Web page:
The Captain Michael King Smith Educational Institute

Tim stands forward of the largest wooden airplane ever built
It was flown by inventor/builder, Howard Evans Hughes,
in Long Beach, California, November 2, 1947.

The Evergreen Aviation Museum was built specificially to house the Howard Hughes Flying Boat, officially numbered H-4 Hercules. Laughingly called Spruce Goose, the plane with the longest wingspan, was dismantled, labeled, and brought to McMinnville, Oregon, and stored until the museum building was roofed in. Then the "Spruce Goose" was reassembled inside the building for ongoing display. See details online.

The first and only flight lasted just over a mile at an altitude of 70 feet

Tim was interested in Russian Photon Space Capsule on display - an unmanned spacecraft

It was impossible to get an unobstructed photo of the "goose' from any point in the museum because of the many smaller craft on display. The space was open with moveable pylons and chains cordoning off excess to individual exhibits. Tim was curious about what glass windows could be removed to bring in new aircraft exhibits or remove those on loan. Literature noted that exhibits change from time to time. In November 2003, we received a map identifying the exhibits. Four planes and a helicopter were on display outside the building.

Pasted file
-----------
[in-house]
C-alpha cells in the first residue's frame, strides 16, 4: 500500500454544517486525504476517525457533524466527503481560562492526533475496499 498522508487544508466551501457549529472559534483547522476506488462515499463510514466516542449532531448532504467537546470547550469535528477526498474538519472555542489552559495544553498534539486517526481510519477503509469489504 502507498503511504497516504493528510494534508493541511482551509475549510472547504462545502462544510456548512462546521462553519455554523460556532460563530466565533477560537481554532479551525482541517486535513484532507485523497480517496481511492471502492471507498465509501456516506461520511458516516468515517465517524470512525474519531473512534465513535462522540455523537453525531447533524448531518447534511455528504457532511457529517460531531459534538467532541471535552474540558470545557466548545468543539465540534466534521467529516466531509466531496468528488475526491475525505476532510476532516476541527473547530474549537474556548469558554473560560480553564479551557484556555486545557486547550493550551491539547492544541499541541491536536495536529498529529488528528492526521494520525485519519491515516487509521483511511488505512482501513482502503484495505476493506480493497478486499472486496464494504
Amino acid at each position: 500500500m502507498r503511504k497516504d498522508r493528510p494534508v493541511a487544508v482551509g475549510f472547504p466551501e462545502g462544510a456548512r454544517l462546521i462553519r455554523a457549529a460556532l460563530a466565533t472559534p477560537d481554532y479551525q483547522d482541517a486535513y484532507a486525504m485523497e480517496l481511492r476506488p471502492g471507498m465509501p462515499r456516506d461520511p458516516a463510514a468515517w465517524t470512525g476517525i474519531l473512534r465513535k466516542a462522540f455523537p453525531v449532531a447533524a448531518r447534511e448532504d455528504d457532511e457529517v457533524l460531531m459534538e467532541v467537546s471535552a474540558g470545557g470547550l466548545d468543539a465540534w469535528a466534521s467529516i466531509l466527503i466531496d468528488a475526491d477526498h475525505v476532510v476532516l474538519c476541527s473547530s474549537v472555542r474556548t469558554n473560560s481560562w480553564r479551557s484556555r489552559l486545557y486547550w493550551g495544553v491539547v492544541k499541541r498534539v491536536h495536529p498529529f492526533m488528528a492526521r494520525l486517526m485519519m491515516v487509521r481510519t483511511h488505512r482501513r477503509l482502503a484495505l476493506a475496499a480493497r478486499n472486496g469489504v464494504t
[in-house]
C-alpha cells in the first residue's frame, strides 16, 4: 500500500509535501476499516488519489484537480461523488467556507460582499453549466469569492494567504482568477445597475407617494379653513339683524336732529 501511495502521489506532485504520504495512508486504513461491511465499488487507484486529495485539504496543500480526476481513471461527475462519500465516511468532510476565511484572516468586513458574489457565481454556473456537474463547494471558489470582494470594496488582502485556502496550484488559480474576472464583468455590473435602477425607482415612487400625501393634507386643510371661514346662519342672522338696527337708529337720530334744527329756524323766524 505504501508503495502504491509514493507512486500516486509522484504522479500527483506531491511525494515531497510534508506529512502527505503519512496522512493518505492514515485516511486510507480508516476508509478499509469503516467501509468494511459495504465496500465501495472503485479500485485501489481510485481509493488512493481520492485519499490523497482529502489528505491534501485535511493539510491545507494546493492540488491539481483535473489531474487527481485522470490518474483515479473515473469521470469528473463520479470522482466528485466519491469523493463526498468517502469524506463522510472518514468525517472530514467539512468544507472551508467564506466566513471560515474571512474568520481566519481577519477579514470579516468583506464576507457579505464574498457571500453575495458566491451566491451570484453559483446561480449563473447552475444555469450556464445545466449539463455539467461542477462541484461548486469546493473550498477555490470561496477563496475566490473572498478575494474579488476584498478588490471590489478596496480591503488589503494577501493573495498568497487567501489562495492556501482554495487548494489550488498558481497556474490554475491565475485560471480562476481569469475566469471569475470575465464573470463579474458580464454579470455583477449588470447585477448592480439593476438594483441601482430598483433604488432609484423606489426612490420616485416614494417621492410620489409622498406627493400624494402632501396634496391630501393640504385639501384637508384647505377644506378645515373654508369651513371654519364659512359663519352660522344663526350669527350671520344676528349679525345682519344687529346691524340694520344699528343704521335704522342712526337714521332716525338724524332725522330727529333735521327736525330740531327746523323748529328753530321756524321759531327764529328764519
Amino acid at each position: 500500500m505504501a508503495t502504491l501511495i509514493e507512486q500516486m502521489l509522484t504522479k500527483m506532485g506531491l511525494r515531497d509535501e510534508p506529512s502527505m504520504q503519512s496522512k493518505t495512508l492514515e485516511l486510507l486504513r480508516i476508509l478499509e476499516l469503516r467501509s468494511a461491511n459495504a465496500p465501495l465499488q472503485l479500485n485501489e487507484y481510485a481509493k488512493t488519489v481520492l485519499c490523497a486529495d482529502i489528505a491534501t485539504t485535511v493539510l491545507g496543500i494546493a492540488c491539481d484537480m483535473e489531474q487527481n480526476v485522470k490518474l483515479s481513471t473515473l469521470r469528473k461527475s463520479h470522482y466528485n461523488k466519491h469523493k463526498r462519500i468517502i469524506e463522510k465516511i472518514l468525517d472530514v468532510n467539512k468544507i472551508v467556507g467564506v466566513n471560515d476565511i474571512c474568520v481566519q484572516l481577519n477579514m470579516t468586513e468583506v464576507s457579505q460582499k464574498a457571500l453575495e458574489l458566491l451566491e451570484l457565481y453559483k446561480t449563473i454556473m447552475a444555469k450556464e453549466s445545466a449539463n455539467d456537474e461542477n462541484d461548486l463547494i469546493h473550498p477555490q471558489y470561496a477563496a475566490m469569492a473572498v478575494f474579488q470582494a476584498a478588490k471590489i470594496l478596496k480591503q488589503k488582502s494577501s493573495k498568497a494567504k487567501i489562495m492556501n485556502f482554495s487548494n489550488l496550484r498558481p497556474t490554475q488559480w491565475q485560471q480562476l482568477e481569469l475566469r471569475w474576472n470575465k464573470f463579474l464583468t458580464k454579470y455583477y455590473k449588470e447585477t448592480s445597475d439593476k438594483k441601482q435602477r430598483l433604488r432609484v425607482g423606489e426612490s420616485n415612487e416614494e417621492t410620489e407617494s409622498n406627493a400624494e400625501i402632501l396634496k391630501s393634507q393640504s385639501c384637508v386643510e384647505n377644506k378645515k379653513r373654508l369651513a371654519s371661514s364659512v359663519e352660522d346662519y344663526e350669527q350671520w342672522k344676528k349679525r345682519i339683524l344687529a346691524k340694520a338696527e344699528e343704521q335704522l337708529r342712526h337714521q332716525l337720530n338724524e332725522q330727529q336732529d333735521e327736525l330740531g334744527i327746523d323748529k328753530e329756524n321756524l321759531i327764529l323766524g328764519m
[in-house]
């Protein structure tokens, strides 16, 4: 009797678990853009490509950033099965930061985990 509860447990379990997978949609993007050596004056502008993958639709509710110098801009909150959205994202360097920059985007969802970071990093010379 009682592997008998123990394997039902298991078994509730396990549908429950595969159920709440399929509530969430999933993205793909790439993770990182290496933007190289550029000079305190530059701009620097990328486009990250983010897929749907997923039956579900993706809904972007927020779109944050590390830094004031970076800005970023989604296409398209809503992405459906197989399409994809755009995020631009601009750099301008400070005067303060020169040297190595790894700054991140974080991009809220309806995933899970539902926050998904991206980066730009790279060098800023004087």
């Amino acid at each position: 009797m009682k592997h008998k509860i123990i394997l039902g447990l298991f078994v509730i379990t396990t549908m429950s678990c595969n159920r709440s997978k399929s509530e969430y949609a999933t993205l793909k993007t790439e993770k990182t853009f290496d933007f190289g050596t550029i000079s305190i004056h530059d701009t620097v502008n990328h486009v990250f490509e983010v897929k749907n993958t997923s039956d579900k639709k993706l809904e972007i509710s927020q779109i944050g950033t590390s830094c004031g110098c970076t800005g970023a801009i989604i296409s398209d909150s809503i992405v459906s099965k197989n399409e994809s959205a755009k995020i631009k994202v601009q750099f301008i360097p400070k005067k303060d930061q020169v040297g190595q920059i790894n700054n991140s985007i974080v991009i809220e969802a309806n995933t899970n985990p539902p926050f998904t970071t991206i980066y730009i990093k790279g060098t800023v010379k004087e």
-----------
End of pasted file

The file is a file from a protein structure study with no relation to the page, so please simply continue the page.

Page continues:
Curtiss, de Havilland, McDonnel Douglas, North American, Goodyear, Boeing, Beechcraft, Glasair, Fisher, Bede, Spitfire, Lockheed, Ford, and Northrup, planes were placed throughout the floor. The largest of these were the B-17, Lockheed Blackbird, Douglas Skytrain, and the Ford Tri-motor. Suspended above the floor were 1986 Pitts S-2H, Hiller Raven Helicopters, replica of Wright trainer, Piper cub, Beechcraft Bonanza, Christen Eagle, Schweizer glider, Hughes Helicopter, and a Yakovlev YAK-50.

In separate areas with seating, visitors could view videos of Early Flights, Hughes flying boat, Warbird, Evergreen, B-17, and special auditorium selections. We walked to look at all the exhibits, including the engines and propellers from other aircraft, and cargo deck of the "Goose" all of which took over an hour. We did not take time to view the videos.

A large sit down restaurant and restrooms were available to the public without paying the museum fee. So was a water fountain, public telephone and gift shop. I was unable to get a thimble or a magnet depicting the "Goose" or the museum. Too many others with the same idea, I suppose, since they were out of stock.

Naomi Sherer

Copyright 1997 - 2004